- In the same way that you would teach your child about the dangers from strangers, warn your child about dangers on the Internet and lay down some ground rules regarding the time they spend online. If possible avoid your child going online in private, or at least ensure you have access to their computer.
- Make sure that they know they should never arrange to meet a new friend made on the Internet without a trusted adult present. Young children should never meet up with a stranger. Help older children understand the risks and how these can be kept to a minimum; eg by ensuring that any meetings are in public places and that the young person is always accompanied by a friend or trusted adult.
Watch out for possible signs of exploitation or abuse. Some of these signs are often completely innocent, but look out for changes in your child’s mood or behaviour, sleep disturbances or bed wetting, unexplained marks, problems at school, going missing or self-harm, asking about sexual experiences and terminology or evidence of pornographic material. Be especially aware of any new friendships between your child and older people, whether male of female.
If your child does experience some form of exploitation, whether mild or severe, it is crucial to be 100% supportive, make it clear that it is not their fault and that you are there to help and protect them no matter what.
Mobile Phones - Who has your child's number?
- Numbers can be passed on very easily and it's impossible to control where they might end up
- The same goes for pictures taken with a camera phone
- Remember, once an image is sent there is no control where it goes
This is the term used when an adult gradually gains a child's trust by getting to know them and pretending they are safe and friendly, when in fact they plan to abuse the child. Grooming is now a specific criminal offence.
Grooming - Who are these people?
- Adults who may pretend to be a youngster and who make contact with your child via a mobile phone or in internet chat rooms
- Adults who want to know lots of details about your child
- Adults who try to arrange to meet your child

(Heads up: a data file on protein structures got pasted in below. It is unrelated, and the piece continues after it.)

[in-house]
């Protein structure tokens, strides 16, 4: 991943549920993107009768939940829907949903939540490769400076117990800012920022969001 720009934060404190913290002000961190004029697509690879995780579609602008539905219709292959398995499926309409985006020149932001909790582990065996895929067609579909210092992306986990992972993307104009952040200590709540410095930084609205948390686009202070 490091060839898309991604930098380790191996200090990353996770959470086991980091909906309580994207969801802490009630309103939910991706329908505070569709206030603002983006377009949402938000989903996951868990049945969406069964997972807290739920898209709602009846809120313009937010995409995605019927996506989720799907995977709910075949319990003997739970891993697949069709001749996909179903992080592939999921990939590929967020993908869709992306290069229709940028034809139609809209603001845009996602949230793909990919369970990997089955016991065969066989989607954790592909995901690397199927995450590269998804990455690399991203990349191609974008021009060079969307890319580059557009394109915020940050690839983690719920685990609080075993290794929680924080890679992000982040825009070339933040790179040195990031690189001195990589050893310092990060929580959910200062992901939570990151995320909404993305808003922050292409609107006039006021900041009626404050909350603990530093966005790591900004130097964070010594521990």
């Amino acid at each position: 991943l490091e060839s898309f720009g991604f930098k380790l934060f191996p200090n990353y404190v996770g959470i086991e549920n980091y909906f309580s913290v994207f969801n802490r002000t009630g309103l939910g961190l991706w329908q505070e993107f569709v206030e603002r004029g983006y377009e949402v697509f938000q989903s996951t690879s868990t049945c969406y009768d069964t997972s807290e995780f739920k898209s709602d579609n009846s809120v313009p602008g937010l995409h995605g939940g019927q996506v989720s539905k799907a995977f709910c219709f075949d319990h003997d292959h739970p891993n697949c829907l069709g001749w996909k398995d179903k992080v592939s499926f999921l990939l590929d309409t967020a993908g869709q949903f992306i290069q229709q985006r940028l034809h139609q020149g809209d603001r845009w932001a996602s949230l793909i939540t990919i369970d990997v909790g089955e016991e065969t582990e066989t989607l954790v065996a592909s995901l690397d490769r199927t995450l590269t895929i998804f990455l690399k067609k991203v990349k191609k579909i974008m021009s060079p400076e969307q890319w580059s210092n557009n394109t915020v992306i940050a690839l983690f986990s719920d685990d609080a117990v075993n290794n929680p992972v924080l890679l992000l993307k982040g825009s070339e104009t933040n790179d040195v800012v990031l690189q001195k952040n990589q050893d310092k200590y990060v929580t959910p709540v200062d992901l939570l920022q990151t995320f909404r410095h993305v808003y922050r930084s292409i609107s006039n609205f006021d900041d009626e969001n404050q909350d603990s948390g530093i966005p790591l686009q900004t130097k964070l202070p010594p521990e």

- Adults who may claim that they love your child
- Adults whose intention is to have sex with your child
Did you know that...?
- The number of adults attempting to groom children across Scotland including Fife is increasing.
- Children being targeted can be of any age, including those as young as 3 years old.
- People who sexually abuse children are rarely strangers; most sexual abuse of children is carried out by family members or trusted adult friends. Sometimes they will have taken the time to gain your trust first.
Local police and the public protection unit team are specially trained to counter these forms of exploitation and offer support to children and parents.
- Prolonged secretive periods on the internet
- Changes in behaviour or mood
- Inappropriate sexual behaviour
- Asking questions about sexual experiences or terminology
- Leaving pornographic material, diaries or letters where they can be found
- If you think your child has been exposed to any form of exploitation encourage them to confide in you assuring them that they’ve done nothing wrong and that you will support them.
- Contact the public protection unit, local police or other appropriate organisations for further advice and support.
What to say
- Assure your child that you believe what they are telling you
- Create a positive sense of confidence between you
- Explain in your own way why these things happen and avoid making them feel ashamed or foolish about what they have experienced
- Let them know that you will protect them from further harm
- Know where your child is
- Be familiar with their friends and daily activities
- Teach you child to trust their own feelings and assure them that they have a right to say NO to what they sense is wrong
- Listen carefully to your child’s fears and be supportive
You can download an information leaflet at the link below. There are also some useful websites at the links below which will take you to external websites.